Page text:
2. ‘Dutch Auction’: This is often a term used to describe a bidding war where the client is purposely and unprofessionally trying to play one party off against another until a price is reached that the client feels is the lowest they can achieve but often potentially leaving all other parties at risk and in a position where they potentially got carried away with the bidding and cost reduction that they inevitably cannot provide the level of service required for the fee (don’t confuse this with other types of professional and acceptable fee negotiation) . Again, I would not get involved in anything like this for the reason stated in item 1 above. Also if I am willing to reduce my fee maybe I should have quoted a more competitive one in the first place! There is also the potential issue of fee reductions suppressing the market and if you are willing to deliver a service at a low price then that may be conceived as the price it should be for the foreseeable future!

    3. What are you worth?: I think this is a hugely important issue and that we should always professionally quote fee levels which are reasonable for the level of work being provided, not forgetting the quality and professionalism that we bring to the market place. If you are over pricing your services for the quick win or so you can offer the client big discounts in order to win favour, then these are marketing techniques that I believe we should not really be involved in. Also as noted in item 2 above suppressing fee levels in the market place does not do you or your other Chartered Surveyor competitors any favours and has the potential to lead to future problems.

    4. Quality of work: This scenario often nurtures discussion around reduction of service and scope of work to reduce the fee. But, again, we must ask ourselves the question… “If we reduce our scope are we still providing a full professional service?” If not then we should STOP and question our actions / motive.

    5. Scope of Work: I think and have always maintained an attitude of openness and transparency with the work I provide. So a robust proposal / fee bid, clearly (and simply) outlining the content and a price breakdown has always been of highest importance for me. This has the added benefit that any client can see the full detail of the service provided and price it is being delivered for. This has a range of benefits but primarily if the client wants more or less you can easily identify what is or is not included in your service and what the likely cost would be should they require additional service. Don’t forget, one of our global ethical standards discusses the issue of simple, well explained information to allow our clients to make informed decisions.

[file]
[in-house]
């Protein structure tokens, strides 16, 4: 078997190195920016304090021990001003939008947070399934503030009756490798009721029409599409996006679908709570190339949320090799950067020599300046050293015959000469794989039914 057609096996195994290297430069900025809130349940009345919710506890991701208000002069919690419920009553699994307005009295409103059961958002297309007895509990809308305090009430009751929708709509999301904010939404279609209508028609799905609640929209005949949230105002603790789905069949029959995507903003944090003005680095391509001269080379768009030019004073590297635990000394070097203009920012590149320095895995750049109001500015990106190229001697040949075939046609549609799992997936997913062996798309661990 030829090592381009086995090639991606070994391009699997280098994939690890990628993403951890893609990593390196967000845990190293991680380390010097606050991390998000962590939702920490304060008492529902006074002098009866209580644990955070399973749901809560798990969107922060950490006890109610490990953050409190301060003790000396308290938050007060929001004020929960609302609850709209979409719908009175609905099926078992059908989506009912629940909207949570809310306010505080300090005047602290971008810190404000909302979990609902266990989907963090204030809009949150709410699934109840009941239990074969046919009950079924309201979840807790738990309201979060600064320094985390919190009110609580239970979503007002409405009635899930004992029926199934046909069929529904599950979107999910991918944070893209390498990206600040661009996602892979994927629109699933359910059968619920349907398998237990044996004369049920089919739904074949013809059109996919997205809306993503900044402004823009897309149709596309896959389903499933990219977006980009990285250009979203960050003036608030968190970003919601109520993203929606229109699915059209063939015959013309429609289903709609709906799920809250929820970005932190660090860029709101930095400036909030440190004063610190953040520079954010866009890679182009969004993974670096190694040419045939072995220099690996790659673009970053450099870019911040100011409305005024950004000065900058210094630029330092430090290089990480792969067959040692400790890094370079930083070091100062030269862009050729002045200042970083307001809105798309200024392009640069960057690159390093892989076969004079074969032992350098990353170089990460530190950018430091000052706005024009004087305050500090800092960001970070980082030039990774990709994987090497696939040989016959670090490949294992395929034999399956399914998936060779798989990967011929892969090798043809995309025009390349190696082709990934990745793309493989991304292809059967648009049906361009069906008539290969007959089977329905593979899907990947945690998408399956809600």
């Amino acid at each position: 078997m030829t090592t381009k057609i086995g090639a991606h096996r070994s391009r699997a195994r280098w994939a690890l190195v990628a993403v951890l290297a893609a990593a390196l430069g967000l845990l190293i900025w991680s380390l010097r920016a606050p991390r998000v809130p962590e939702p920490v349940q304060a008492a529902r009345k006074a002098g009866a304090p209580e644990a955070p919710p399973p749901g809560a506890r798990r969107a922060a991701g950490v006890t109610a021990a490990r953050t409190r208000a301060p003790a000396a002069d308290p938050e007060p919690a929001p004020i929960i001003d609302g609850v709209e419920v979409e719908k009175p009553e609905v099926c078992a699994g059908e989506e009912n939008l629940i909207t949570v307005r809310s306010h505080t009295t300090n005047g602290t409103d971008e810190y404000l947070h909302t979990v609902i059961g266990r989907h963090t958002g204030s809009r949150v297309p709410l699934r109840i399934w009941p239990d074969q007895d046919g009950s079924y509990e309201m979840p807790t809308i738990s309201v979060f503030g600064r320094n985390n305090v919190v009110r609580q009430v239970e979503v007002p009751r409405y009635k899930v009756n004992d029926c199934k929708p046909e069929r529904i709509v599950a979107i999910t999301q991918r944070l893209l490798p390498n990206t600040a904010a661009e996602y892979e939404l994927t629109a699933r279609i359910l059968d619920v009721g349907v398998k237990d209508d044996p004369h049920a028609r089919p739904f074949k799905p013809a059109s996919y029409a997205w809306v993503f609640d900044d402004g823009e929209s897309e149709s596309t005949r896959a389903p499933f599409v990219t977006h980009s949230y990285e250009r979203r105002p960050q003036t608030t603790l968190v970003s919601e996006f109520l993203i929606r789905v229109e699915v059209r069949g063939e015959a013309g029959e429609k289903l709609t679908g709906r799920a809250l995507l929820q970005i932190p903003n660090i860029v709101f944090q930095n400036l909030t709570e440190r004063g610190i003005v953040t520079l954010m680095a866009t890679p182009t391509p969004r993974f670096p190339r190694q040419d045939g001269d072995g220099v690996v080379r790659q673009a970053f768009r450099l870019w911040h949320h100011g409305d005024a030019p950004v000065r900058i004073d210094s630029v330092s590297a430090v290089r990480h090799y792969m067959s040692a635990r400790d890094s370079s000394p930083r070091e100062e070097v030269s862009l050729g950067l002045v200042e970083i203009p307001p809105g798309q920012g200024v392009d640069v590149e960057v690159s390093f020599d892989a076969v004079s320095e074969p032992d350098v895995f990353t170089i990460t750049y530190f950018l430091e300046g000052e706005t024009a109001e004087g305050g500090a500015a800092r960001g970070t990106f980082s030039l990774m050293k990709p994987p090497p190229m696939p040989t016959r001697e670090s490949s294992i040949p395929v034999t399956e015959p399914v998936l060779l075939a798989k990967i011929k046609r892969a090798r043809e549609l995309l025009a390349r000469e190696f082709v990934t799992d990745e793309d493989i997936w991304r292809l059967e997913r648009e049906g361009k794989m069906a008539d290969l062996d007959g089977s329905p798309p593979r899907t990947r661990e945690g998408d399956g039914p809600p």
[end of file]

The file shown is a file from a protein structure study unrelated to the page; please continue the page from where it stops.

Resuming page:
6. Fee Negotiation: Now if the client approached me and stated I was not the lowest (without giving any further information or figures) but could I review my fee as I was the preferred supplier, then this may afford me the opportunity to review and may be, just may be, offer a reduction (i.e. make a commercial decision). However, I would still very much have all of the above items in mind. I think, personally, I am very reticent in offering any reduction as whatever service I provide I would hope would be seen as being at a fair fee and adding value to the client.

    7 Bribery: Yes, clearly, a number of you picked up the ‘incentive’ mentioned by the client, which could be seen to be or lead to an issue of Bribery. This is clearly not a good situation to find yourself in and the Bribery Act 2010 is clearly explained by the UK Justice Ministry in their guidance notes. See for the quick links to this information.

    Kind regards

  8. I am about to sit my APC (in 8 days time) and this discussion has been very helpful for my revision. Thank you!

  9. Thanks for this valuable feedback. I will be sitting for APC in this month end.

    One of my case study presented is on negotiation to finalize vendor and feel this will really help me for any queries raised by the panel